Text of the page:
Drawing on the historical changes in five areas--the jobs of telephone operators, workers in the printing and publishing industries, information and data processors, retail clerks, and nurses--this volume offers a comprehensive examination of how microelectronics and telecommunications have affected women's work and their working environments and looks ahead to what can be expected for women workers in the next decade. It also offers perspectives on how workers can more easily adapt to the changing workplace and addresses the controversial topic of job insecurity as a result of an influx of advanced electronic systems.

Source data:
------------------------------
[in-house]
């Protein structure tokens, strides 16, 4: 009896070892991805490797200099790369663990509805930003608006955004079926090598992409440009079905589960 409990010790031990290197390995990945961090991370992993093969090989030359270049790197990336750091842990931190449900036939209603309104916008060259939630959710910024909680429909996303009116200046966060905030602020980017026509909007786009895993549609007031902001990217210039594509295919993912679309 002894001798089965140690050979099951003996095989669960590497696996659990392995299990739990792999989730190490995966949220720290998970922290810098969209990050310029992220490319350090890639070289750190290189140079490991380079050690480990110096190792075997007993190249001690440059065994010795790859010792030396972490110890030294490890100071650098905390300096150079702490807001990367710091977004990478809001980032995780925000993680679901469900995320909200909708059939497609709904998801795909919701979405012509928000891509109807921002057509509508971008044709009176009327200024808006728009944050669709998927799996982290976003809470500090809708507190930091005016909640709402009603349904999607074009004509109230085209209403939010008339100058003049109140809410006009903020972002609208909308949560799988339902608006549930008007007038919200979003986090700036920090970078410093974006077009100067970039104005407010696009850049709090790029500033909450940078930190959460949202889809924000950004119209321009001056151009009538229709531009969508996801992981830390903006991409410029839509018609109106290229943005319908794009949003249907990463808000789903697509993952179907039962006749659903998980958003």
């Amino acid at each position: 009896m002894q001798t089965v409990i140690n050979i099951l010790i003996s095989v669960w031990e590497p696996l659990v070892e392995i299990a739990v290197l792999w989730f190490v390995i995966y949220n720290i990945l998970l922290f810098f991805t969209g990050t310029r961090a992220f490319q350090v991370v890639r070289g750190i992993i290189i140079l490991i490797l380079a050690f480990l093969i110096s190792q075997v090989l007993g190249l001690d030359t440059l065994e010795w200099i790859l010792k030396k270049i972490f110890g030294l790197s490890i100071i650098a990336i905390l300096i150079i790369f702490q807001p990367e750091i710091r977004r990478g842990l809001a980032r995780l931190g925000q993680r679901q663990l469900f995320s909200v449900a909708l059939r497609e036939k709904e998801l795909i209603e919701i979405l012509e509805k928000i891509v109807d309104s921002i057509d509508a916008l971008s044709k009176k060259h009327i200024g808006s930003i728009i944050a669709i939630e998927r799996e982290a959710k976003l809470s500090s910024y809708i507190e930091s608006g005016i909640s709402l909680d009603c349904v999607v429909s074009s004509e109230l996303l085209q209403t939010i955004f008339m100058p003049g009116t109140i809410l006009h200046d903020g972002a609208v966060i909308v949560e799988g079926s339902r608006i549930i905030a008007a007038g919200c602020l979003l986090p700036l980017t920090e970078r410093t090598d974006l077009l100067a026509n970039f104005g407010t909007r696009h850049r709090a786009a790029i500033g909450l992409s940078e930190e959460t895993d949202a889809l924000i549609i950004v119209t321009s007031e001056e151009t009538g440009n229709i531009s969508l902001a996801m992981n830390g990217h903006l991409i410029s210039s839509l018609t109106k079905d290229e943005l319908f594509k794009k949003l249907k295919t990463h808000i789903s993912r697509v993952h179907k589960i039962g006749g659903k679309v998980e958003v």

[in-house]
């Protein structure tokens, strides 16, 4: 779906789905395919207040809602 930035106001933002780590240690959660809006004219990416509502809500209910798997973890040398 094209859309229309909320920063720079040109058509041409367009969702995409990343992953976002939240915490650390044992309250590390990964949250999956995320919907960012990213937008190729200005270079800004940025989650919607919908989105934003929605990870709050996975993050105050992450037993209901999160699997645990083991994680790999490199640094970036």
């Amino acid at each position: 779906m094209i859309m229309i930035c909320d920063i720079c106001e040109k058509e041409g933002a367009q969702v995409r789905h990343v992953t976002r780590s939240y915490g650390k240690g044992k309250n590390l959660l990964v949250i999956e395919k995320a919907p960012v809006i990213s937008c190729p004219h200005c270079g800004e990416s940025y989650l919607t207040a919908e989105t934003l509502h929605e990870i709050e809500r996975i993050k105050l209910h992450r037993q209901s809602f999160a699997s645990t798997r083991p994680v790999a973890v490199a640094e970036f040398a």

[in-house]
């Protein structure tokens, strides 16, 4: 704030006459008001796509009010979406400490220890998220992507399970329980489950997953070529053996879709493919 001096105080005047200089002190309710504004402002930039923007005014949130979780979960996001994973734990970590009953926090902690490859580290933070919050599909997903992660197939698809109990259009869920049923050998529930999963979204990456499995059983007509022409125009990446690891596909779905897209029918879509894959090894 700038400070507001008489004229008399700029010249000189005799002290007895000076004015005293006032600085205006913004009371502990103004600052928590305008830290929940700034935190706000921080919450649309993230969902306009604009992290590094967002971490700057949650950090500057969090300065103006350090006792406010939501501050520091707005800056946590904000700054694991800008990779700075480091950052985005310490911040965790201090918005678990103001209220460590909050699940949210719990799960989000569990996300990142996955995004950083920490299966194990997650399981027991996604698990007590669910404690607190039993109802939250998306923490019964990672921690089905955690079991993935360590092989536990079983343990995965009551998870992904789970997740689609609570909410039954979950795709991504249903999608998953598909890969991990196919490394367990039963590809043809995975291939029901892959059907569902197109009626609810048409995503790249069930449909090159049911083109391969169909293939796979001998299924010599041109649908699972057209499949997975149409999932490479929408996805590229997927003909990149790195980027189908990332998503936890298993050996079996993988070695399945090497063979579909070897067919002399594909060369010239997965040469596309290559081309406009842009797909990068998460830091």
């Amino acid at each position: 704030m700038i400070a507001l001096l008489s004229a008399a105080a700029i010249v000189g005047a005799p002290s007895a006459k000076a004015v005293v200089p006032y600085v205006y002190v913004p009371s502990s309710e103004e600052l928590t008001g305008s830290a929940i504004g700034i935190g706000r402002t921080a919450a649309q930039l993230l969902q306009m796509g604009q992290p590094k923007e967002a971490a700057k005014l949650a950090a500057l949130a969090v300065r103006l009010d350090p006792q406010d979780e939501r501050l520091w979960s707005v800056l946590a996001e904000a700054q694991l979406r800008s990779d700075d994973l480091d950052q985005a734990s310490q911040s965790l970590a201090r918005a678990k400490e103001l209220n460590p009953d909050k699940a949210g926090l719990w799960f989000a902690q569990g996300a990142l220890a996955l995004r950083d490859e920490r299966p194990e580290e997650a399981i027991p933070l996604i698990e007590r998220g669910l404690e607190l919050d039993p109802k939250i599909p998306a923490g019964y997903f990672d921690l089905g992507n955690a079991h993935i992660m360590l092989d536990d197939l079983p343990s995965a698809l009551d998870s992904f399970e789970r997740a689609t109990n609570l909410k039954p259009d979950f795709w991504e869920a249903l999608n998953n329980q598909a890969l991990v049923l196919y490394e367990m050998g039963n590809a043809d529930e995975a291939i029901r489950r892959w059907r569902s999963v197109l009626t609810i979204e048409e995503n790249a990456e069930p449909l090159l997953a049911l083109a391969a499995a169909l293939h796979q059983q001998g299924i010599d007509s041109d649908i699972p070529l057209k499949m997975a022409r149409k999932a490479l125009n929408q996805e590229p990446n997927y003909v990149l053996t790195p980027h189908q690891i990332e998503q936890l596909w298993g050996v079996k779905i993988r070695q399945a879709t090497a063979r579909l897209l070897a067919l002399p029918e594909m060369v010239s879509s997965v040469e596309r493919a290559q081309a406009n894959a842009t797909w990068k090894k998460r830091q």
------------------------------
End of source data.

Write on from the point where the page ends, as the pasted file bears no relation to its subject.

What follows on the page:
National Research Council. Computer Chips and Paper Clips: Technology and Women's Employment, Volume I. Washington, DC: The National Academies Press, 1986.
Import this citation to: